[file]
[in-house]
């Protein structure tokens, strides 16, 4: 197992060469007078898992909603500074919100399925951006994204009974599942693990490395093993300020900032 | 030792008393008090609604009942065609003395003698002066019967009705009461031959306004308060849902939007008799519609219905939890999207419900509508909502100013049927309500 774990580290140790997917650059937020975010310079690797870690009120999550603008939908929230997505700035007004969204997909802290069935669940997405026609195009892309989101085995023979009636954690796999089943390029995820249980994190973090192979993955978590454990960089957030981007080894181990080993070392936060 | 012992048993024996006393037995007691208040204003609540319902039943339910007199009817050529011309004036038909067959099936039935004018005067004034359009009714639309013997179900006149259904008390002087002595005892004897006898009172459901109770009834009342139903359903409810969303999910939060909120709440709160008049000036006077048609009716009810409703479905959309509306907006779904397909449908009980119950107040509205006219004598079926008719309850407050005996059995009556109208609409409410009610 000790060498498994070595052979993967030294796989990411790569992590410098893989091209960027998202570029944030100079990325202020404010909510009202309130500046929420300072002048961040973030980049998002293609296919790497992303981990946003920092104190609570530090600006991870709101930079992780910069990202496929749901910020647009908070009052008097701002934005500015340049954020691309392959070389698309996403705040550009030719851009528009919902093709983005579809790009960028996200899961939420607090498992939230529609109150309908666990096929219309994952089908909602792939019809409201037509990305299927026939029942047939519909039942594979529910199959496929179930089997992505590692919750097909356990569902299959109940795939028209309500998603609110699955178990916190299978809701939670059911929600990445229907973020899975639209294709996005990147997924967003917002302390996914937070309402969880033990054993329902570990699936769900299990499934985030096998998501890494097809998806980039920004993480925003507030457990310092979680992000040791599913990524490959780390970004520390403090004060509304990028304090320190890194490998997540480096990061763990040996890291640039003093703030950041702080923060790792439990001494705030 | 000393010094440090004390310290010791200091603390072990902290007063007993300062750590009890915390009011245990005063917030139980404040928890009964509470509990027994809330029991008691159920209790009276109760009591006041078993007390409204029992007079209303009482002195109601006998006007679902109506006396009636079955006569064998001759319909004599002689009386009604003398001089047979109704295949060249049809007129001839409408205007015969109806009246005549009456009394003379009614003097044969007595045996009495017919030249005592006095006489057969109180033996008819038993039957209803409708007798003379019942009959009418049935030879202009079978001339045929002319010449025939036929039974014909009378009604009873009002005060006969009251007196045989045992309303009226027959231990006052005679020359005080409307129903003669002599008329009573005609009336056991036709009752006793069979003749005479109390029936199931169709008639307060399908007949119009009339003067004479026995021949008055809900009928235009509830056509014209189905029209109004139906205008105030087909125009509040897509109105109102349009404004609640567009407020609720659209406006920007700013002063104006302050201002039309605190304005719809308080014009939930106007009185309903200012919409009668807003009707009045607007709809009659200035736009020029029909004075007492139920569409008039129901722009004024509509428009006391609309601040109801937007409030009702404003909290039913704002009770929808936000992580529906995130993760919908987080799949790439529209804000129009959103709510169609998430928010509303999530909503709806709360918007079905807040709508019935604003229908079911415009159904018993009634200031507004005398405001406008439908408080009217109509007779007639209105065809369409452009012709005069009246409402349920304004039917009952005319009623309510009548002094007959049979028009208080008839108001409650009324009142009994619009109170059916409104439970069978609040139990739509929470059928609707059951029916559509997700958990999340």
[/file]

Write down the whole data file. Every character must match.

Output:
[in-house]
């Protein structure tokens, strides 16, 4: 197992060469007078898992909603500074919100399925951006994204009974599942693990490395093993300020900032 | 030792008393008090609604009942065609003395003698002066019967009705009461031959306004308060849902939007008799519609219905939890999207419900509508909502100013049927309500 774990580290140790997917650059937020975010310079690797870690009120999550603008939908929230997505700035007004969204997909802290069935669940997405026609195009892309989101085995023979009636954690796999089943390029995820249980994190973090192979993955978590454990960089957030981007080894181990080993070392936060 | 012992048993024996006393037995007691208040204003609540319902039943339910007199009817050529011309004036038909067959099936039935004018005067004034359009009714639309013997179900006149259904008390002087002595005892004897006898009172459901109770009834009342139903359903409810969303999910939060909120709440709160008049000036006077048609009716009810409703479905959309509306907006779904397909449908009980119950107040509205006219004598079926008719309850407050005996059995009556109208609409409410009610 000790060498498994070595052979993967030294796989990411790569992590410098893989091209960027998202570029944030100079990325202020404010909510009202309130500046929420300072002048961040973030980049998002293609296919790497992303981990946003920092104190609570530090600006991870709101930079992780910069990202496929749901910020647009908070009052008097701002934005500015340049954020691309392959070389698309996403705040550009030719851009528009919902093709983005579809790009960028996200899961939420607090498992939230529609109150309908666990096929219309994952089908909602792939019809409201037509990305299927026939029942047939519909039942594979529910199959496929179930089997992505590692919750097909356990569902299959109940795939028209309500998603609110699955178990916190299978809701939670059911929600990445229907973020899975639209294709996005990147997924967003917002302390996914937070309402969880033990054993329902570990699936769900299990499934985030096998998501890494097809998806980039920004993480925003507030457990310092979680992000040791599913990524490959780390970004520390403090004060509304990028304090320190890194490998997540480096990061763990040996890291640039003093703030950041702080923060790792439990001494705030 | 000393010094440090004390310290010791200091603390072990902290007063007993300062750590009890915390009011245990005063917030139980404040928890009964509470509990027994809330029991008691159920209790009276109760009591006041078993007390409204029992007079209303009482002195109601006998006007679902109506006396009636079955006569064998001759319909004599002689009386009604003398001089047979109704295949060249049809007129001839409408205007015969109806009246005549009456009394003379009614003097044969007595045996009495017919030249005592006095006489057969109180033996008819038993039957209803409708007798003379019942009959009418049935030879202009079978001339045929002319010449025939036929039974014909009378009604009873009002005060006969009251007196045989045992309303009226027959231990006052005679020359005080409307129903003669002599008329009573005609009336056991036709009752006793069979003749005479109390029936199931169709008639307060399908007949119009009339003067004479026995021949008055809900009928235009509830056509014209189905029209109004139906205008105030087909125009509040897509109105109102349009404004609640567009407020609720659209406006920007700013002063104006302050201002039309605190304005719809308080014009939930106007009185309903200012919409009668807003009707009045607007709809009659200035736009020029029909004075007492139920569409008039129901722009004024509509428009006391609309601040109801937007409030009702404003909290039913704002009770929808936000992580529906995130993760919908987080799949790439529209804000129009959103709510169609998430928010509303999530909503709806709360918007079905807040709508019935604003229908079911415009159904018993009634200031507004005398405001406008439908408080009217109509007779007639209105065809369409452009012709005069009246409402349920304004039917009952005319009623309510009548002094007959049979028009208080008839108001409650009324009142009994619009109170059916409104439970069978609040139990739509929470059928609707059951029916559509997700958990999340």